Interview with Mr Scholz

Egbert Scholz was born in Wünschendorf in nineteen forty-two. At the end of the Second World War he and his family were deported to northern Germany, close to where he lives today. During the interview Mr Scholz talks about his childhood home in Wünschendorf and the few memories he has of leaving it as a child. He talks about the effect of the deportation on his parents and recalls a return visit they made to the village in the nineteen fifties. On the issue of exile and deportation, the interview touches on issues of property, ownership, compensation and blame following the Second World War. Mr Scholz has made many return visits to the village of Wünschendorf, today called Srbská and since two thousand and nine has been returning with a group of people also deported from the village. He talks about his motivations for returning, the meaning of ‘home’ and how it changes across generations.


wunschendorf, friedland, reichenberg, vorpommern, germany, czech, czechoslovakia, european union, agriculture, home, expectations, memory, remembrance, childhood, exile, blame, conflict, integration, future, open-mindedness, great-grandparents, grandparents, parents, children, houses, trains, transport, visits, holidays, legal documents, World War 1939-1945, Germans, Czechs, government, property, compensation, personal belongings, ownership, cooperative societies

Interview conducted by Sophie Dixon in Anklam, Germany in September 2013.
Interpreted by David Lion and translated by Marina Tomic from German

Sophie Dixon [SD]: Could you please tell us your name and when and where you were born?

Egbert Scholtz [ES]: My name is Egbert Scholz. I was born on 27th October in 1942 and lived in Wünschendorf for almost four years.

[SD]: First question. You were very young when you left Wünschendorf. Do you have any memories from that time? Even if it seems really unimportant to you are there any little details you can remember?

[ES]: Even though I was so young there are one or two episodes which I can still remember. One of those episodes was the journey from Friedland [1] towards Reichenberg [2]. In the train I was lifted up and shown the house of my grandmother and grandfather, which we were passing. Other than that I can’t say anything more.

[SD]: My second question is about your first return to Wünschendorf. Could you tell me what happened? For example, the kind of expectations you had and with whom you went there.

[ES]: The first time I went back to Wünschendorf was with my parents in nineteen fifty-five to fifty-six. We had the opportunity to go back there because my aunt was still living there with her husband. We drove to the town and that was the first time I consciously saw my childhood home and the surroundings of Wünschendorf.

[SD]: Did you have any expectations? You had lived there just briefly but maybe you picked up something from your parents.

[ES]: I was actually curious. I only knew about my parents’ farm through stories so I was curious to see what it was like in reality. The house on the hill, the surroundings, the view on the entire village – I saw it there just the way it was described to me. Those were the expectations I had in the first place.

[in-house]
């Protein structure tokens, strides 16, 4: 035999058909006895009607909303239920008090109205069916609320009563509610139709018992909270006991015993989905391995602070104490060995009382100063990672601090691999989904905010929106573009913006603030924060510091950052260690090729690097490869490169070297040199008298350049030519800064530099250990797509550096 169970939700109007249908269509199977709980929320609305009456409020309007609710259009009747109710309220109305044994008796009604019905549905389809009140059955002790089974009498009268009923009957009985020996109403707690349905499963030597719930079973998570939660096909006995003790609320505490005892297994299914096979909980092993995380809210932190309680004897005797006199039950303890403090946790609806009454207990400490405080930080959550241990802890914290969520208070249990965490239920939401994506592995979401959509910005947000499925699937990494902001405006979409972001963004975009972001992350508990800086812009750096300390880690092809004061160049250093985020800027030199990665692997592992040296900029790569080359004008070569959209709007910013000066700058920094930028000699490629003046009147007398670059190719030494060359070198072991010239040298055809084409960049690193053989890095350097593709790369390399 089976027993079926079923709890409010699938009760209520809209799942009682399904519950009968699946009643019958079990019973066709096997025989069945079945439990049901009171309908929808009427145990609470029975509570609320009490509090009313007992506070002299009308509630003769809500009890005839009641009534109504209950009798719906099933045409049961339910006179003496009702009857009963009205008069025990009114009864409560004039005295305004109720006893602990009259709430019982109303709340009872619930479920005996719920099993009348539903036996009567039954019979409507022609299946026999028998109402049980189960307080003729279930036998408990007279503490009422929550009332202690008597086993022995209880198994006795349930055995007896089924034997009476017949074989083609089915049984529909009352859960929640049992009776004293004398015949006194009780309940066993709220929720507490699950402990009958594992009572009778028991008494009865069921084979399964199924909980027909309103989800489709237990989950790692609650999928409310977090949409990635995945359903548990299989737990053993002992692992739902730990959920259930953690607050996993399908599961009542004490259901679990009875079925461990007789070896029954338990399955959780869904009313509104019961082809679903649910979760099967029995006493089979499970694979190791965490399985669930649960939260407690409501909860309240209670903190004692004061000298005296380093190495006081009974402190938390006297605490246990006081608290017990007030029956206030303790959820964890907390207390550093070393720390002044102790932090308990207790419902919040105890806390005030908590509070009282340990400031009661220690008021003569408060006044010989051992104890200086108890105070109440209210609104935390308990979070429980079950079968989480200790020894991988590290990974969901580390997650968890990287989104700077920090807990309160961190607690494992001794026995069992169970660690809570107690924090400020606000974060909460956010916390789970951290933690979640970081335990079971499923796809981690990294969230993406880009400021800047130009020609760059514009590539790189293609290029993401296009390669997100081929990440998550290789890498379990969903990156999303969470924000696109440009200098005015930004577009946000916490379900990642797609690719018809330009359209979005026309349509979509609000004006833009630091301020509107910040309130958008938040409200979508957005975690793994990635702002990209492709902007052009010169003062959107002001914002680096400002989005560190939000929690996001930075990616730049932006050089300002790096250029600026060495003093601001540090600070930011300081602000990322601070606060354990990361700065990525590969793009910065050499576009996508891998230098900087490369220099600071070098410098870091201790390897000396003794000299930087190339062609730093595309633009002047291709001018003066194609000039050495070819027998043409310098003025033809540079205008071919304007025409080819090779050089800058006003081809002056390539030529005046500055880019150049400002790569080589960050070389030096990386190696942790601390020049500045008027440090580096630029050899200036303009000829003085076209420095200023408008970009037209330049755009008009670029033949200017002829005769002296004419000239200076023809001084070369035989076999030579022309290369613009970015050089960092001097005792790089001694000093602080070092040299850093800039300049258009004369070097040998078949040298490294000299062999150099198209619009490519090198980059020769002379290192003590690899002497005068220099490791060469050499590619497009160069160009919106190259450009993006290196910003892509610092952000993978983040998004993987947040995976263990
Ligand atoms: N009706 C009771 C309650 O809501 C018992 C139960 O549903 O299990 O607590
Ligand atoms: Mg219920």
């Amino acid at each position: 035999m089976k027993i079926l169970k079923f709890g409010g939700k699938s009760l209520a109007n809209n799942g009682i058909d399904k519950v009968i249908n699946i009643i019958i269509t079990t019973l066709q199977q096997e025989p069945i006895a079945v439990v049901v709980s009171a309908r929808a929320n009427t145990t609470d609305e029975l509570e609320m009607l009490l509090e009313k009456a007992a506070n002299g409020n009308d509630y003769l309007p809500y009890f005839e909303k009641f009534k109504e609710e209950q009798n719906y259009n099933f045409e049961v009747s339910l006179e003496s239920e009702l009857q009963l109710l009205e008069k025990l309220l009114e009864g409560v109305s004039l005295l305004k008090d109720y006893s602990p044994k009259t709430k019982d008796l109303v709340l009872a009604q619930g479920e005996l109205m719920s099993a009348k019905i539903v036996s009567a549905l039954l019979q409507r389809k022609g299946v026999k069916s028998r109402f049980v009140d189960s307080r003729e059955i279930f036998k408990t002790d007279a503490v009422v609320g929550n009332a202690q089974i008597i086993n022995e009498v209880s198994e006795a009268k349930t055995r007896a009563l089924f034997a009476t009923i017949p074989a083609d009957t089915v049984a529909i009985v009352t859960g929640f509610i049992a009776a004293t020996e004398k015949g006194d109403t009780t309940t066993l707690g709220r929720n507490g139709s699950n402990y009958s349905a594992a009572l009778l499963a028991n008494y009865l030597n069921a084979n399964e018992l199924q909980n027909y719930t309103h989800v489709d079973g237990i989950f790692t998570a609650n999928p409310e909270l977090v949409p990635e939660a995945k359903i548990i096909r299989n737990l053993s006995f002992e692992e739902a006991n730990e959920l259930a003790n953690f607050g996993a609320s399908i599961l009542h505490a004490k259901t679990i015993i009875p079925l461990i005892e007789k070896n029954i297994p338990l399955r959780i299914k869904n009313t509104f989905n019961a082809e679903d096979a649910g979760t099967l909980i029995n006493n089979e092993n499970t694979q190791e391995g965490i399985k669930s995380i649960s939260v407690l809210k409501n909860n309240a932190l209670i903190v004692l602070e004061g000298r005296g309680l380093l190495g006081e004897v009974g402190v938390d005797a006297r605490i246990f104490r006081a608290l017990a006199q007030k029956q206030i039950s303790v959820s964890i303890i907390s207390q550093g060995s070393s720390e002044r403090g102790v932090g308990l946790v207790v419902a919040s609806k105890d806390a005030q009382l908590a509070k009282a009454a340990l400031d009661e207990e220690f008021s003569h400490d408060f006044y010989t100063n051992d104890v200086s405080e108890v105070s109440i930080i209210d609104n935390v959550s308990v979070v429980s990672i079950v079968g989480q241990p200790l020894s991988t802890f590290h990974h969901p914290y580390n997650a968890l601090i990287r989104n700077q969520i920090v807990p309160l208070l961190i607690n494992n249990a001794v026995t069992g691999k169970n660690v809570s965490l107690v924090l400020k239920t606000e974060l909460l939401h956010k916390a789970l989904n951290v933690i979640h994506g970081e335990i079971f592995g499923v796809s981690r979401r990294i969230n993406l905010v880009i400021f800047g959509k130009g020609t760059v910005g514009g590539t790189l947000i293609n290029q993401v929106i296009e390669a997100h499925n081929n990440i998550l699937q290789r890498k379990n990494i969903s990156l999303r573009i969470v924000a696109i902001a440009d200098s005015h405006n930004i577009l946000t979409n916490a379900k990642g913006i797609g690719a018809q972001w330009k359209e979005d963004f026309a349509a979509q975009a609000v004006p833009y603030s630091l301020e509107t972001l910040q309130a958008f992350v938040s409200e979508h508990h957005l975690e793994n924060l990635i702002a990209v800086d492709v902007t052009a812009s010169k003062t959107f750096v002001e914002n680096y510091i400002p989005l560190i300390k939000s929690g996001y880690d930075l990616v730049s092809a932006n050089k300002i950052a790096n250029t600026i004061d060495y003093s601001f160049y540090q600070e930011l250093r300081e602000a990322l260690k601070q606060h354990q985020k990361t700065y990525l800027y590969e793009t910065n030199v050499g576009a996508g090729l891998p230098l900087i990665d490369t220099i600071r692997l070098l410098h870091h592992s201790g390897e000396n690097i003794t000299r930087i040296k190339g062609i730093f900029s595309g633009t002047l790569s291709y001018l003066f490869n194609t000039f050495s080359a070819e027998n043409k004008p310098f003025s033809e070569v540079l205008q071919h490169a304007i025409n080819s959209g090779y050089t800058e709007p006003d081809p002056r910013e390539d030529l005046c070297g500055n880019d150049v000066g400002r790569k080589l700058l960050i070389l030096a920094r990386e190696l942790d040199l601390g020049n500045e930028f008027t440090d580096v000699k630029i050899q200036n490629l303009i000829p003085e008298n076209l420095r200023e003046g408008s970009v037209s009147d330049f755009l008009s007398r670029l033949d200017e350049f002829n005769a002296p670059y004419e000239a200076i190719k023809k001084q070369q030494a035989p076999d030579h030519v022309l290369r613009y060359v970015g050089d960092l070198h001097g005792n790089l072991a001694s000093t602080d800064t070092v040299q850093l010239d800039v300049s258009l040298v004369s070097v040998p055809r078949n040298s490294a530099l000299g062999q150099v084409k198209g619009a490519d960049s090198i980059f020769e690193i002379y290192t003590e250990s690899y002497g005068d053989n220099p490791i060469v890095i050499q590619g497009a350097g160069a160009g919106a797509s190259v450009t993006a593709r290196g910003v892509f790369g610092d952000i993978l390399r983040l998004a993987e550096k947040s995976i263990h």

View of Wunschendorf<br />

(Top right) Mr Scholz's family house, No. 51 in Wunschendorf

[SD]: Could you go into detail about your house? For example, your house number and what your parents told you about the house. What it looked like when you left Wünschendorf and what it looked like when you returned?

[ES]: It was described to me that the house was situated on a hill. The house number was one hundred and forty-eight to forty-nine. All the things I was told about my home I could experience there again. I was actually really excited about seeing it again. We found our house in the same state it had been when we left it. It was fascinating for me that the new owner, or the one who lived in the house at that time, still lived there with the things that my parents had left behind. There was a little episode. My mother wanted to have the picture that was hanging in the bedroom above her bed. Without objection we could take it – it wasn’t a valuable picture. But for her it was a memory and later it hung above my parents’ bed in Ferdinandshof (in Germany). That left an impression on me. One could see how deeply affected my parents were when they saw the property, which once used to be theirs.

[SD]: I have another question about that. Did it feel at all like home when you went back there?

[ES]: Actually, I didn’t have this impression or in other words I didn’t have a direct connection to the house. I was still fascinated by it but only through the stories of my parents. I wanted to see my parents’ property. Later with my own children I used the opportunity to take a holiday, which we spent in the Zittau mountains [3], to drive there and show the house to my wife and children. By then it was already unoccupied. However, the farm was still in use as it was owned by the cooperative society [4] which had been founded there. I had the impression that I wasn’t welcome there on the farm. Anyway, that’s a different matter. In any case, we were thrilled to see it once again and my wife and children favourably acknowledged it.

House No. 51 under snow

House No. 51 in Srbska, 2011

[SD]: Could you explain this feeling that you weren’t welcome there?

[ES]: At that time contact with the Germans wasn’t desirable. That is completely different now. I drove to the house and I saw some people working there but then they cleared off. That was their mindset. I didn’t announce my arrival or anything like that. Maybe it is related to that. Maybe one ought to have announced oneself so that they knew who is actually coming. I took it that way. I simply drove into the farmyard and we got out of the car.

[SD]: And at that time were you in still in touch with someone who lived there?

[ES]: No, I didn’t have any contact with the people there at that time.